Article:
Listening to what people want to make their lives better is a powerful argument for employing feedback loops. If charities and foundations only feel accountable to themselves, and not to the public, how can they become more transparent to those who fund them and to those they serve? Caroline Fiennes and Emma Mashader investigate the role open meetings play in increasing transparency, you can read the full report here. This piece was originally published on Giving Evidence, and has been reposted here with permission from the author.
All charities and charitable foundations exist to serve the public good. Most of them are subsidised by the public through various tax breaks. Any company must have a meeting at least annually at which the directors are held accountable to the people whose capital they deploy. In over 15 years in this ‘industry’ we’ve only encountered two charities /foundations in the UK which have meetings at which the public – or the intended beneficiaries – can know what goes on. The 800-year-old City Bridge Trust lets anybody observe its decision-making meetings, and Global Giving UK has an AGM at which anybody can ask anything. Why don’t more?
It’s hard to be accountable to people, or to hear from people, if they’re not in the room. So we wondered how many charities and foundations have public meetings.
Giving Evidence simply telephoned the 20 largest charities and foundations in each of the UK and the US and asked whether they ever have any meetings which the public can attend, and whether the public can ask questions. Of the 82 organisations we asked, only two have any meetings in public. None allows the public to ask questions.
This is about accountability and transparency, to the people who provide subsidy and to the people the charities and foundations exist to serve.
Suppose that you get poor treatment from (taking a charity at random) Marie Curie Cancer Care. How can you tell the management of that charity of your experience? Or suppose that you didn’t get any care at all because that charity has decided against serving the area where you live or type of need that you have. How can you question that decision? Or suppose that you didn’t get any care at all despite being in the relevant area and having the relevant need. How can you tell the charity that some ostensibly priority cases are somehow being overlooked? For most charities, you can’t. This seems to us not good enough.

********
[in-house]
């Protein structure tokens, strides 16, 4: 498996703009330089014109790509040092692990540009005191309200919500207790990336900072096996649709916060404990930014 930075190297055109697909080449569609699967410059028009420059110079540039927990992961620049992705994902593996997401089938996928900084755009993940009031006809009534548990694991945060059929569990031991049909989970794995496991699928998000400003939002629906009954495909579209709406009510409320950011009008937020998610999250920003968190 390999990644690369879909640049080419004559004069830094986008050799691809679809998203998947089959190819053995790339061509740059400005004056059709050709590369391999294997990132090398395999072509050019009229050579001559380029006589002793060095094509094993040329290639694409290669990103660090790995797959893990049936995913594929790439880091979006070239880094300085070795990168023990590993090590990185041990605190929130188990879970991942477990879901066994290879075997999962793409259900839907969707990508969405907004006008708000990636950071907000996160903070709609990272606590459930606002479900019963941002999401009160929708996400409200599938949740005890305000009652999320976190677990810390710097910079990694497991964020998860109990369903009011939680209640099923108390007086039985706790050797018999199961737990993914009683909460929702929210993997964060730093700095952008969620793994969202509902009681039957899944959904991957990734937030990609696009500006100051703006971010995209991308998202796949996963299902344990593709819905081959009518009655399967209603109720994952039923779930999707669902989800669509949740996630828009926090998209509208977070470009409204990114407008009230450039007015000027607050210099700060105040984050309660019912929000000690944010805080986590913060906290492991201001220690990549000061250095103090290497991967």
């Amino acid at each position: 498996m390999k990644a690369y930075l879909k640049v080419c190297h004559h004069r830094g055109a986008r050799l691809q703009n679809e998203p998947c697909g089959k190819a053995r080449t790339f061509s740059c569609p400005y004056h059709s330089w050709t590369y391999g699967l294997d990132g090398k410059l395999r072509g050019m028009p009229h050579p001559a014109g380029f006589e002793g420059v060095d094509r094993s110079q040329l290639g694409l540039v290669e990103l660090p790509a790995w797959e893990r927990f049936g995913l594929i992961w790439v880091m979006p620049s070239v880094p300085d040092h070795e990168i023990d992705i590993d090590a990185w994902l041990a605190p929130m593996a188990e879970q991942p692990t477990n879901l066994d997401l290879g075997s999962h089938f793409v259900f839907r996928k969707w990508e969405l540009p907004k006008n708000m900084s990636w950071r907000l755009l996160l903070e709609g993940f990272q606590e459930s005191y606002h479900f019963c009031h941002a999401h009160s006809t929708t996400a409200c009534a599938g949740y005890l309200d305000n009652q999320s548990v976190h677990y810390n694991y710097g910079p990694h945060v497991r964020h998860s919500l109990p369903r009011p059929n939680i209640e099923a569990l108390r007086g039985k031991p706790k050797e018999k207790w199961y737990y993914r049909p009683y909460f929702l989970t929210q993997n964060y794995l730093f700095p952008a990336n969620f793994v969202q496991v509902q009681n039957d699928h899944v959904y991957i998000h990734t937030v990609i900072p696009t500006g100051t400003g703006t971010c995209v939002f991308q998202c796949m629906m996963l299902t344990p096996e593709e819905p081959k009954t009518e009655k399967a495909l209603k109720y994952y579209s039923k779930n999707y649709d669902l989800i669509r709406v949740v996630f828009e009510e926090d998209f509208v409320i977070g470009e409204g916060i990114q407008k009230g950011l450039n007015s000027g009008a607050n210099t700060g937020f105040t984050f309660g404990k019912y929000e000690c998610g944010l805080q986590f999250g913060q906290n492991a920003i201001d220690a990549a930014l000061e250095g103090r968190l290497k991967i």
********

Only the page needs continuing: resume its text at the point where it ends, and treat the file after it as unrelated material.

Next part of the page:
Hence it’s not the norm elsewhere. For instance, all UK local authorities have their decision-making meetings in public, as does the National Institute of Health and Care Excellence which decides what treatments can be funded from public money.
What’s to hide? One foundation representative perhaps gave the game away by saying outright: “We are accountable to ourselves, not [to] the public. They do not fund us.” Given the tax subsidy, that just isn’t true.
Our purpose here is not to moan or cast blame, but to raise the issue and suggest some ways that charities and foundations can be more accountable and transparent to those who fund them. We are not suggesting that every single charitable entity be required to hold them; most of the 180,000 registered charities in the UK and a million in the US have zero staff. Rather, we suggest requiring organisations with budgets over a certain threshold to hold such events – that threshold might be £1m or $1m, and it might rise over time.
Caroline Fiennes is one of the few people whose work has appeared in both The Lancet and OK! Magazine. She is a leading advocate and campaigner for effective philanthropy, in which she has worked for twelve years. She serves on boards of: Charity Navigator; The Cochrane Collaboration (leading global research house at the centre of evidence-based medicine); and the Center for Effective Philanthropy (US philanthropy think-tank & research house). She works with Innovations for Poverty Action and formerly with J-PAL at MIT. A former award-winning charity CEO herself, she founded Giving Evidence which advises donors of various descriptions and in many countries about effective giving, and conducts research to improve it. Caroline speaks and writes extensively about the need for and barriers to effective giving, e.g., in the Financial Times, Forbes, The Economist, BBC Radio 4, Freakonomics, the Daily Mail, the philanthropy sector press. Her book It Ain’t What You Give, It’s the Way That You Give It is dedicated to all those who miss out because donors make the wrong call, and was described in the press as “indispensable… relentlessly logical… engaging, informative, irreverent … long overdue… Thank goodness somebody’s finally written this book… a tour de force”. Caroline has taught about effective giving at Oxford, Cambridge and Yale. She holds a surprisingly useful degree in physics and philosophy.